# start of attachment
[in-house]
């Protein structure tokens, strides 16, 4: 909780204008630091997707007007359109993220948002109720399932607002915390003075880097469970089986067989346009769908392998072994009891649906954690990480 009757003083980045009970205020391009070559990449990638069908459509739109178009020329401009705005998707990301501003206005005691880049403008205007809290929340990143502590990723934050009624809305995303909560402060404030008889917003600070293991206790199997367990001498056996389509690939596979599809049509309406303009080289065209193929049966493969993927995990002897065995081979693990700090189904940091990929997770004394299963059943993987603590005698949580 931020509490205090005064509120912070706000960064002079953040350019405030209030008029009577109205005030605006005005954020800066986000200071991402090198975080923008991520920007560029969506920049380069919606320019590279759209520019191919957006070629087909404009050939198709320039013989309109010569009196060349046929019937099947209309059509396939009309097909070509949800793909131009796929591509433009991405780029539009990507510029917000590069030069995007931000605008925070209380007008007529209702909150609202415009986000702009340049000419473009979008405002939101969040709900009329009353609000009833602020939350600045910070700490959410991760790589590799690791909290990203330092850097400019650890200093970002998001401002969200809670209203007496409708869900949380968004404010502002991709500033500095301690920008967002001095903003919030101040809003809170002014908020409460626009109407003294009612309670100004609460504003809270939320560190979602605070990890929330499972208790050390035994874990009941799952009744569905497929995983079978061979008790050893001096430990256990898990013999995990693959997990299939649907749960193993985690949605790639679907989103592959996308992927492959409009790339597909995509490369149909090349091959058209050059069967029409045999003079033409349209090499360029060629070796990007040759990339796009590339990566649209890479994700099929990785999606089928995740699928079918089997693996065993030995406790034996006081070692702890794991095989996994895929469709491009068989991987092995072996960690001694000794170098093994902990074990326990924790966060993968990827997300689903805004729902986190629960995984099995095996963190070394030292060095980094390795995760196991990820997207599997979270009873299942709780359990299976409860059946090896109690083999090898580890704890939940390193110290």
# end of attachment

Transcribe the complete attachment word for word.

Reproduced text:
[in-house]
């Protein structure tokens, strides 16, 4: 909780204008630091997707007007359109993220948002109720399932607002915390003075880097469970089986067989346009769908392998072994009891649906954690990480 009757003083980045009970205020391009070559990449990638069908459509739109178009020329401009705005998707990301501003206005005691880049403008205007809290929340990143502590990723934050009624809305995303909560402060404030008889917003600070293991206790199997367990001498056996389509690939596979599809049509309406303009080289065209193929049966493969993927995990002897065995081979693990700090189904940091990929997770004394299963059943993987603590005698949580 931020509490205090005064509120912070706000960064002079953040350019405030209030008029009577109205005030605006005005954020800066986000200071991402090198975080923008991520920007560029969506920049380069919606320019590279759209520019191919957006070629087909404009050939198709320039013989309109010569009196060349046929019937099947209309059509396939009309097909070509949800793909131009796929591509433009991405780029539009990507510029917000590069030069995007931000605008925070209380007008007529209702909150609202415009986000702009340049000419473009979008405002939101969040709900009329009353609000009833602020939350600045910070700490959410991760790589590799690791909290990203330092850097400019650890200093970002998001401002969200809670209203007496409708869900949380968004404010502002991709500033500095301690920008967002001095903003919030101040809003809170002014908020409460626009109407003294009612309670100004609460504003809270939320560190979602605070990890929330499972208790050390035994874990009941799952009744569905497929995983079978061979008790050893001096430990256990898990013999995990693959997990299939649907749960193993985690949605790639679907989103592959996308992927492959409009790339597909995509490369149909090349091959058209050059069967029409045999003079033409349209090499360029060629070796990007040759990339796009590339990566649209890479994700099929990785999606089928995740699928079918089997693996065993030995406790034996006081070692702890794991095989996994895929469709491009068989991987092995072996960690001694000794170098093994902990074990326990924790966060993968990827997300689903805004729902986190629960995984099995095996963190070394030292060095980094390795995760196991990820997207599997979270009873299942709780359990299976409860059946090896109690083999090898580890704890939940390193110290």